Plantation Technology in the West Indies
Port St. George Project Investigates
Eighteenth Century Sugar Plantation on Nevis.
In July and August of 1997, students from the Industrial Archaeology
program at Michigan Tech conducted the first systematic survey and excavations
of sugar plantation and harbor complex on the island of Nevis, in the
West Indies. Colonial artifacts found during the excavation helped date
the active period of the site from the late seventeenth through the early
nineteenth centuries. Recovered material included slave made colonoware,
gunspalls, typical European colonial wares, and trade porcelain. Industrial
artifacts found include an iron windmill mainshaft, parts of a vertical
three-roller cane mill, and iron cauldrons.
Photo: Michigan Tech graduate student Amanda Gronhovd screens material
from excavation Behind her is the wall of the two story complex
Photo below: The island of Nevis from the northwest.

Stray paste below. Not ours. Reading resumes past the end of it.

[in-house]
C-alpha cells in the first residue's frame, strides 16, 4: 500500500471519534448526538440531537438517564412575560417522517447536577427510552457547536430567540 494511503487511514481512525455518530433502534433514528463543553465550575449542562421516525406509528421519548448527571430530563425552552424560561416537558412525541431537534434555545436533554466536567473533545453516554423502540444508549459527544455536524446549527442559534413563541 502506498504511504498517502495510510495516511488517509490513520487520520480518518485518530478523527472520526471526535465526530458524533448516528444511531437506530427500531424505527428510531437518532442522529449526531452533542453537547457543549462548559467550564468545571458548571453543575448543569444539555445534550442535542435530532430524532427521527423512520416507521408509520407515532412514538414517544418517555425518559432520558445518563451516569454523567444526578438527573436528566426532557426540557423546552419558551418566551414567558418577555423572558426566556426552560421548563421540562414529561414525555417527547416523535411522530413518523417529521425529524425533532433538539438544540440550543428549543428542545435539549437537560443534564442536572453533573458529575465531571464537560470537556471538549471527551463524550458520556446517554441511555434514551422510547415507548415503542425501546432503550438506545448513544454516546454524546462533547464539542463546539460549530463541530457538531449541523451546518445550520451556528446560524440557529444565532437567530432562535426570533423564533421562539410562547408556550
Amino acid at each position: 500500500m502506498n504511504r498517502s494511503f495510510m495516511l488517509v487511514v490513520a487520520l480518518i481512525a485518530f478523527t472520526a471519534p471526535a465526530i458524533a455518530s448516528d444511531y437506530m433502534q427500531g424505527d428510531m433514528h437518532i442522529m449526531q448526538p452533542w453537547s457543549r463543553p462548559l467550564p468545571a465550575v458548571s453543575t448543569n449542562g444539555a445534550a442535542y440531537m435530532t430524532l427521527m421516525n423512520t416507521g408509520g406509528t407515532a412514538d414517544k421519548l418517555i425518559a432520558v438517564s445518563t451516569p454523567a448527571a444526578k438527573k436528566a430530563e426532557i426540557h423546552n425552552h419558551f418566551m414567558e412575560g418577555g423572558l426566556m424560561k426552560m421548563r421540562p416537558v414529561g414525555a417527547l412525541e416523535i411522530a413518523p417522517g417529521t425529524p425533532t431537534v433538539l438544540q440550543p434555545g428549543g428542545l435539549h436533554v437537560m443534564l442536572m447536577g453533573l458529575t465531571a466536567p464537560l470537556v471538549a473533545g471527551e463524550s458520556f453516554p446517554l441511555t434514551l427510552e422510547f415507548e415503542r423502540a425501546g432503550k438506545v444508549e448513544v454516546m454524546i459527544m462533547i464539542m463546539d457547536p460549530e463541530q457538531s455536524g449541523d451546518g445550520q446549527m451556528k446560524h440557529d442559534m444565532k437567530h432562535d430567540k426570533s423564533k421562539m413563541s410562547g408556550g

Nevis Peak shrouded in clouds.
Although Columbus sighted the island in 1493, the island remained
unmolested by Europeans until English colonists arrived from the neighboring
island, St. Kitts, in 1627, establishing tobacco, indigo, and ginger plantations.
By 1650, however, sugar production came to dominate the colony's economy.
Sugar production, and the trade in slaves which sustained the industry,
drove Nevis to the forefront of the emerging global economy of the eighteenth
century. Located at the northern end of the Leeward islands just west
of Antigua, Nevis was well situated for colonial enterprise. Once so prosperous
from the sugar and slave trade that it was called the "Queen of the